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[Table 2] shows the predictors of the outcome of DN stage 4 as measured by eGFR. It revealed that male sex, high creatinine level, old age, high PTH level, high diastolic BP, and presence of iron-deficiency anemia were considered as predictive factors for high level of eGFR.
Table 2: The predictors of outcome of diabetic nephropathy stage 4 as measured by estimated glomerular filtration rate (stepwise regression analysis)

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[Table 3] shows the correlation between level of eGFR on one side and some of the study variables on the other side. It revealed that female sex, type 2 DM, control of systolic and diastolic BP, and normal hemoglobin level are positively correlated with high level of eGFR in the study group.
Table 3: Correlation between level of estimated glomerular filtration rate and the studied variables

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[Table 4] shows the relationship between level of control of HbA1c and treatment used for diabetes in the study group. It revealed that insulin with metformin, insulin alone, and metformin alone have good control of HbA1c level, with percentages of 71.4, 60.4, and 60%, respectively.
Table 4: Relationship between HbA1c control and treatment used for diabetes among the study group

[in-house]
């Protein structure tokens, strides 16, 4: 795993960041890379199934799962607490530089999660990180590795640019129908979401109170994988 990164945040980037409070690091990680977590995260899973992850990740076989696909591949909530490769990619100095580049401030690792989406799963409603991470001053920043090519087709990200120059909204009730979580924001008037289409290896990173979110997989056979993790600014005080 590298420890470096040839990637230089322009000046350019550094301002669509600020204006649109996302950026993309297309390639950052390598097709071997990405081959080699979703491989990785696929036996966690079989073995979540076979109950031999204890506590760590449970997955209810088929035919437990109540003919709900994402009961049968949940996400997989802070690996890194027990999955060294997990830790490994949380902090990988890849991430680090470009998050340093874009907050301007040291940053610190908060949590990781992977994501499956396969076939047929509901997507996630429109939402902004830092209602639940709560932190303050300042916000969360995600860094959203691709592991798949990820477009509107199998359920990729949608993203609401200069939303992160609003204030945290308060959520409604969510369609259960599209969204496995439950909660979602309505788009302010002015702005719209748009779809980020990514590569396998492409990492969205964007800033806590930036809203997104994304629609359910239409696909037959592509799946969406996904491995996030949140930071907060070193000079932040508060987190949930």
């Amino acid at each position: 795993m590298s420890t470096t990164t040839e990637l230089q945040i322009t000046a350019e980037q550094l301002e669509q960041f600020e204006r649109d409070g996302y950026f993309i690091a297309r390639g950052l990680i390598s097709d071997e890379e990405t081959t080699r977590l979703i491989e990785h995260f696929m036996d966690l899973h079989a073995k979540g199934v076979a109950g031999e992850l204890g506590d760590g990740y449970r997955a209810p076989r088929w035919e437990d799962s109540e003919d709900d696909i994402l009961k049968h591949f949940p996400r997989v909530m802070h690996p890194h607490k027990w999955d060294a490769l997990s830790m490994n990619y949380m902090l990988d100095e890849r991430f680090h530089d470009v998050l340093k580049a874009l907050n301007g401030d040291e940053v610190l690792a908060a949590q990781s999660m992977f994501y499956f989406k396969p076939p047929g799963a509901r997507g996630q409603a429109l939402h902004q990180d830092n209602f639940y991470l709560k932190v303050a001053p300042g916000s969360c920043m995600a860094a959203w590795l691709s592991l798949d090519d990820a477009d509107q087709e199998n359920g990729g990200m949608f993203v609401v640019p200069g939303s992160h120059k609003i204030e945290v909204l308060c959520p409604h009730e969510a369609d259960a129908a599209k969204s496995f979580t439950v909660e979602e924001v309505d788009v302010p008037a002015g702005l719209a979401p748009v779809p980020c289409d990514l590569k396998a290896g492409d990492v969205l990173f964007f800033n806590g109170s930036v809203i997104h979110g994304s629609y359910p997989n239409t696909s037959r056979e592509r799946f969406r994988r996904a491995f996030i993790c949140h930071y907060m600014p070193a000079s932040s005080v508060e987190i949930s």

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[Table 5] shows the effect of RAAS drugs on eGFR. It shows that there was no significant effect of usage of RAAS on the level of eGFR in the study group.
Table 5: Relationship between estimated glomerular filtration rate values and usage of renin-angiotensin-aldosterone system drugs in study group

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  Discussion Top

In our present study, on comparison between the results of the chosen hospitals, there was a difference in the distribution of age and sex, as age between 50 and 60 years and male sex were more at Medical Insurance Hospital, which corresponds to employee who are treated under insurance coverage.

Diabetes was better controlled in Tanta University, indicating good care of diabetes unit at Tanta University.

There were also differences among the three hospitals regarding treatment used for diabetes and usage of renin-angiotensin-aldosterone drug, which proved that the three hospitals are different in the way of management of these patients.